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City sells 206 street lights to Fortis Alberta

Sale nets the city about $540,000
2202-street-light-sale
JOHN LUCAS/St. Albert Gazette

The City of St. Albert sold more of its street light infrastructure to Fortis Alberta last summer, netting the city about $540,000.

The sale of 206 street lights expands the city's long-held agreement with the electricity distributor. Fortis Alberta now owns and maintains at least 6,000 street lights in St. Albert. As part of the agreement, Fortis is responsible for maintaining the lights and responding to any outages, while the city is responsible for paying the electricity cost.

The city's manager of transportation, Dean Schick, said 172 of the lights are along Ray Gibbon Drive; 23 are on Rodeo Drive and in the Kinsmen RV Park; six are in Red Willow Park; and five surround Grandin Pond.

“Administration reviewed [Fortis' offer] and made a recommendation to approve this in recognition of: the existing age and condition of assets; the rising costs to maintain assets outside of the Fortis service agreement; [and] the opportunity to align and improve the city’s overall asset management strategic planning and responses,” Schick wrote in an email.

Schick said the city still owns and maintains some of its street light infrastructure, such as the lights directly attached to traffic signals.

“The City is not able to provide an estimate of savings as the financial review accounted for the average annual maintenance costs each year versus the service agreement costs with Fortis Alberta,” Schick said.

Fortis spokesperson Tanya Croft said the additional 206 street lights is a drop in the company's overall bucket, since it owns and maintains over 118,000 street lights in more than 240 municipalities throughout the province.

“Street light management is part of our routine maintenance program,” Croft said. “We offer routine maintenance of our street light infrastructure which includes patrol of lamps, photo-eye controls, painting of poles, vandalism, vehicle impact, cable fault, and inspections.”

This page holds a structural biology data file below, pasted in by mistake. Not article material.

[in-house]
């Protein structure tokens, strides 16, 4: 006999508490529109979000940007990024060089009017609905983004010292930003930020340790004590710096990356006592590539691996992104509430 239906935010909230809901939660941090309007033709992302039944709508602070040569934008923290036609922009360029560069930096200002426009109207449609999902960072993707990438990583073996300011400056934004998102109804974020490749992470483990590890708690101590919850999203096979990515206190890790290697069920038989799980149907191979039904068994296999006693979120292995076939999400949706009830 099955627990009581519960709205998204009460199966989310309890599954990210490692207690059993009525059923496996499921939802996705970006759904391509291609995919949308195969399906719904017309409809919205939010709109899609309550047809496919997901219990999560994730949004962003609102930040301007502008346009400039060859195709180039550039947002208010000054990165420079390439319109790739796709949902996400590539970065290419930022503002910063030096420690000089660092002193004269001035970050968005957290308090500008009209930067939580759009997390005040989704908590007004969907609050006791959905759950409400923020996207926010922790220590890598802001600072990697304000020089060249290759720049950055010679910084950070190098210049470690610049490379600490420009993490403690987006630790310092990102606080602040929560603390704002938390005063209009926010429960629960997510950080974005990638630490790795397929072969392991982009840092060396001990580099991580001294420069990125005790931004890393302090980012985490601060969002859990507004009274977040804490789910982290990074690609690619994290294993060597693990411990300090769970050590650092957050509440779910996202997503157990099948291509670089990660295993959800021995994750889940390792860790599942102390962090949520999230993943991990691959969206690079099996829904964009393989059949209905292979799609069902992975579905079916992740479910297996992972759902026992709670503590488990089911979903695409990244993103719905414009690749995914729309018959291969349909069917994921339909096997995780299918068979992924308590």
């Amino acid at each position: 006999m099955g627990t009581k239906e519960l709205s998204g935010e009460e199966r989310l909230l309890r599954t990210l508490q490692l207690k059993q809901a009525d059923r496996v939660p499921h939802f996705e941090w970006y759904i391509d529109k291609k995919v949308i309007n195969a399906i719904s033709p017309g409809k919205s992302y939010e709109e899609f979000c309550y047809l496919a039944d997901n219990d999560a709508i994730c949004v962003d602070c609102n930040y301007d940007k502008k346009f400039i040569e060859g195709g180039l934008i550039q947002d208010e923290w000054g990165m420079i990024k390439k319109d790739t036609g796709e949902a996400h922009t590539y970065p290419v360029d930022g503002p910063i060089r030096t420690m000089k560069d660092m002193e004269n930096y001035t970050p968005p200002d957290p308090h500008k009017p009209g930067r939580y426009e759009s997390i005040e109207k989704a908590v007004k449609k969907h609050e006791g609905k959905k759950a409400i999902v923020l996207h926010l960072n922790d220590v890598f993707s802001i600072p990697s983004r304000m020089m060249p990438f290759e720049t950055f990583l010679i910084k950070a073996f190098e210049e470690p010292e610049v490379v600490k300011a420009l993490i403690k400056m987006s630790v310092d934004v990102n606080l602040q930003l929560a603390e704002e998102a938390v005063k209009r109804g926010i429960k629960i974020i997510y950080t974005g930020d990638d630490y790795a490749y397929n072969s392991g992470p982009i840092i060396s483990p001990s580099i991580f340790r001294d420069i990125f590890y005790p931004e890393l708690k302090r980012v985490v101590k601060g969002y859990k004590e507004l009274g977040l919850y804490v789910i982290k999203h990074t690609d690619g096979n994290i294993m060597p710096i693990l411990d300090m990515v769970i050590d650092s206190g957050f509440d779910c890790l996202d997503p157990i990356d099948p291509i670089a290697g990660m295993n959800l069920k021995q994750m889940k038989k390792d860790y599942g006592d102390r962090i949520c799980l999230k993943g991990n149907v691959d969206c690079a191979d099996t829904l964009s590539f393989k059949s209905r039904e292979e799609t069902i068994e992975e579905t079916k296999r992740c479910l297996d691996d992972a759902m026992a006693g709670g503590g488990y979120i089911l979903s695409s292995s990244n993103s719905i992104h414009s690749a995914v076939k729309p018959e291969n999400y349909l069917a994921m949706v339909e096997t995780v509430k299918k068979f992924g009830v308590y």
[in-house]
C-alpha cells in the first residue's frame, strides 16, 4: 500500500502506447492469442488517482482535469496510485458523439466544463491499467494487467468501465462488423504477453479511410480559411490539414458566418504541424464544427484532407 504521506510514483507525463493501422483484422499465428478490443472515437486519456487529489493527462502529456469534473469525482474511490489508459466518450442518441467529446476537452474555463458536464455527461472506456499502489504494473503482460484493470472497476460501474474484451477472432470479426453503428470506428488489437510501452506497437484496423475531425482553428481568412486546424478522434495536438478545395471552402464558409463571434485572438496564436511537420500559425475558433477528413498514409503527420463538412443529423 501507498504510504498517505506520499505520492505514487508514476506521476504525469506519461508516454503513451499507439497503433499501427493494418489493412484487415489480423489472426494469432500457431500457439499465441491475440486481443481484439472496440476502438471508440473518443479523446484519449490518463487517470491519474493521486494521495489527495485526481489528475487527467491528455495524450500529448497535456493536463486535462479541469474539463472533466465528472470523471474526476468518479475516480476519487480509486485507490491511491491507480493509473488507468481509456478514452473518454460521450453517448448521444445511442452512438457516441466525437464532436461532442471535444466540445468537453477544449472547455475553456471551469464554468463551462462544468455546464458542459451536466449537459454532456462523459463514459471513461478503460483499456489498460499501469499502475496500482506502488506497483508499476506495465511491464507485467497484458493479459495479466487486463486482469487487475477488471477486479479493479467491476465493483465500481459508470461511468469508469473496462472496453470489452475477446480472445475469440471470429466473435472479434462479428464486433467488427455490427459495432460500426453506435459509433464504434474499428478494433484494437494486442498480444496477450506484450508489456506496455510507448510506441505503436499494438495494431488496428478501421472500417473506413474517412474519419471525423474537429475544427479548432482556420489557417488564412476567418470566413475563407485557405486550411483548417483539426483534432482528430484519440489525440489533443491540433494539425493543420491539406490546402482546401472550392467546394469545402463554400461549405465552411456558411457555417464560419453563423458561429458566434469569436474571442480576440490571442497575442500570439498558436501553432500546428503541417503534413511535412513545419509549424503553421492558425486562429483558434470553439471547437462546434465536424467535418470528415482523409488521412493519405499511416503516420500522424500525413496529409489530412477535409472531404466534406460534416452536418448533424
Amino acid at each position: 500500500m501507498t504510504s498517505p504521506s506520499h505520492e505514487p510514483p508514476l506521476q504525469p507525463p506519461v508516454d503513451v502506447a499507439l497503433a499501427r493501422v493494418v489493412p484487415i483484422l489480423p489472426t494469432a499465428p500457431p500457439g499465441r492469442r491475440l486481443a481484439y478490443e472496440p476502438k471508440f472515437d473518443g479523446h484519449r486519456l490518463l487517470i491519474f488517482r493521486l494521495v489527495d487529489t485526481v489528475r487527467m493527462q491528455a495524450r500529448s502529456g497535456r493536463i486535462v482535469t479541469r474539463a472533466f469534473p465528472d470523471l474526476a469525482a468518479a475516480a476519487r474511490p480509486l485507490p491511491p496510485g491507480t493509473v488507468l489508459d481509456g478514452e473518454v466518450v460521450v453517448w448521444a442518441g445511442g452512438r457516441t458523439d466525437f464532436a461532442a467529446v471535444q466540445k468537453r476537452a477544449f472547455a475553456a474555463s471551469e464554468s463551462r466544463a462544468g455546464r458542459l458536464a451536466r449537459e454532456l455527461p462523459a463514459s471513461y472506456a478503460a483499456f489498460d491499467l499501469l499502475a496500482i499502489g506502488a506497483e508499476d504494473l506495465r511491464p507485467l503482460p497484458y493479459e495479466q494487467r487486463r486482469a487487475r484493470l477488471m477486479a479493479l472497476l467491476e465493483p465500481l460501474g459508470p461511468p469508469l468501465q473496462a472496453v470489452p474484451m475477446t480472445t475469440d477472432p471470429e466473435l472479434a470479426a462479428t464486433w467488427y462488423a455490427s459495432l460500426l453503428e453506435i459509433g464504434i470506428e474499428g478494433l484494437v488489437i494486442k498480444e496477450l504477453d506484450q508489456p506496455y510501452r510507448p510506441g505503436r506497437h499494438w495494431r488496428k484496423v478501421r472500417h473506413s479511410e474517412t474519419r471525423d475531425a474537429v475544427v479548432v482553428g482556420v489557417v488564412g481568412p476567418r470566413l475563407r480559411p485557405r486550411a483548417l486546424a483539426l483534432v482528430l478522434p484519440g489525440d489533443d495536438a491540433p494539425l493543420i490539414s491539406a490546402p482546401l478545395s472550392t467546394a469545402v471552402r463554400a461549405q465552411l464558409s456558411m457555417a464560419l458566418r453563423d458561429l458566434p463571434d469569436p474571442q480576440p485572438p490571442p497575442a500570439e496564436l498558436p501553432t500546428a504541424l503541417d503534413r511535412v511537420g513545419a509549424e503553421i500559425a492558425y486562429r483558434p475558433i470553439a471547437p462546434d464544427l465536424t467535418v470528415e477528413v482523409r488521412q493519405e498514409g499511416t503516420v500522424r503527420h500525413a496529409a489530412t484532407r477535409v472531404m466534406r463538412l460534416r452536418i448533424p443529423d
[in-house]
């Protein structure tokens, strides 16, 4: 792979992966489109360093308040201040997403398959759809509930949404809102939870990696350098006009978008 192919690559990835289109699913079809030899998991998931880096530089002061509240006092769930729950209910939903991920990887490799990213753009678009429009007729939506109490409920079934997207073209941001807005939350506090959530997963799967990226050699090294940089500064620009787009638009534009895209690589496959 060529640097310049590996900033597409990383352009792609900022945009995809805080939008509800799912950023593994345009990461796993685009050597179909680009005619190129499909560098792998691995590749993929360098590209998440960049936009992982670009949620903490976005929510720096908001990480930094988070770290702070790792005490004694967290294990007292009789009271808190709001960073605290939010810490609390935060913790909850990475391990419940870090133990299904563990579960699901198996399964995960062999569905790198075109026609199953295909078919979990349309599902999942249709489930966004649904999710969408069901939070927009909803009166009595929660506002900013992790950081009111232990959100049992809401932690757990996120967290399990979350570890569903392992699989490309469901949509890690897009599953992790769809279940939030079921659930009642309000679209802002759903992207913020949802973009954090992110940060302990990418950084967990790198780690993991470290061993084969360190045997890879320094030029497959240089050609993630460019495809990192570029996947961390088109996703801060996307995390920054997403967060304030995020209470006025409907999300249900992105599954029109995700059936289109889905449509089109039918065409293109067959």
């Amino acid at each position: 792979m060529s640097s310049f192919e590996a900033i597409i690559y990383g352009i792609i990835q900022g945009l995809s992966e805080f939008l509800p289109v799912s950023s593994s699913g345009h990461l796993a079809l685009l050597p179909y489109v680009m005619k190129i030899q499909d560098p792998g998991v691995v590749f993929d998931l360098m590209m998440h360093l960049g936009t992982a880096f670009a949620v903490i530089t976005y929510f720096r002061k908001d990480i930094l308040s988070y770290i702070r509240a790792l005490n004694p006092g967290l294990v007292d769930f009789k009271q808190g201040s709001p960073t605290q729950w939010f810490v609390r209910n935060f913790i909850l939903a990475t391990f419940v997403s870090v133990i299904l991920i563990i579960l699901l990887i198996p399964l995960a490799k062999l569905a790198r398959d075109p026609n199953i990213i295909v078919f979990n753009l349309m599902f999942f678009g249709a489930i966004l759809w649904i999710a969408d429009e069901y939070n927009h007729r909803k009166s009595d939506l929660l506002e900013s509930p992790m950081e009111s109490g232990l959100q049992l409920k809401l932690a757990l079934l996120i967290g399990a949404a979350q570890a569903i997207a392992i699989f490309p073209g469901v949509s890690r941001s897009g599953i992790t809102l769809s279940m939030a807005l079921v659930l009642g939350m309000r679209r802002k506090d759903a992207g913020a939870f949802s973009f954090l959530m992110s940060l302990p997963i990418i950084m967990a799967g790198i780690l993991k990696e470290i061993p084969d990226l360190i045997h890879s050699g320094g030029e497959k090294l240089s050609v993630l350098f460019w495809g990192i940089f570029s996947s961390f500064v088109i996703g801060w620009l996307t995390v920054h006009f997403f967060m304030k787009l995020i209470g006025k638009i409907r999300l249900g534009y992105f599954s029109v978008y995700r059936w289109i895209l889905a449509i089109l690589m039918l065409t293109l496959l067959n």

Croft wasn't able to break down exactly how much work and money the company needs to invest in its inventory on annual basis, but said “the amount of labour required is dependent on individual requirements.”

“Regular patrolling allows us to identify and resolve issues to ensure we keep the lights on,” she said.

The $540,000 sale was a small factor in the city's $4.58 million 2023 surplus, according to the city's fourth-quarter report.

The surplus, which council elected on Feb. 13 to split evenly between two reserves, was mainly a result of the community and recreation services and the public operations departments finishing the year substantially under budget.

Community and recreation services finished 2023 almost $1.5 million under budget, largely as a result of saving $819,000 in staff salaries as a result of job vacancies, as well better-than-expected revenue from recreation facility admission and lesson fees.

Another factor in the department's surplus was the $250,000 Sturgeon County gave the city as part of the three-year recreation cost-sharing agreement the two municipalities signed in April.

The public operations department, meanwhile, finished 2023 $2.1 million under budget, largely because of $700,000 in savings on fuel since diesel prices were lower than expected for much of the year, and because the department saved $853,000 on snow clearing and street sanding because of the reduced need.

The city's planning and engineering department was the only department to finish the year over budget, but the overage was limited to the city spending $194,000 more than expected to Fortis Alberta to power the city's street lights.


Jack Farrell

About the Author: Jack Farrell

Jack Farrell joined the St. Albert Gazette in May, 2022.
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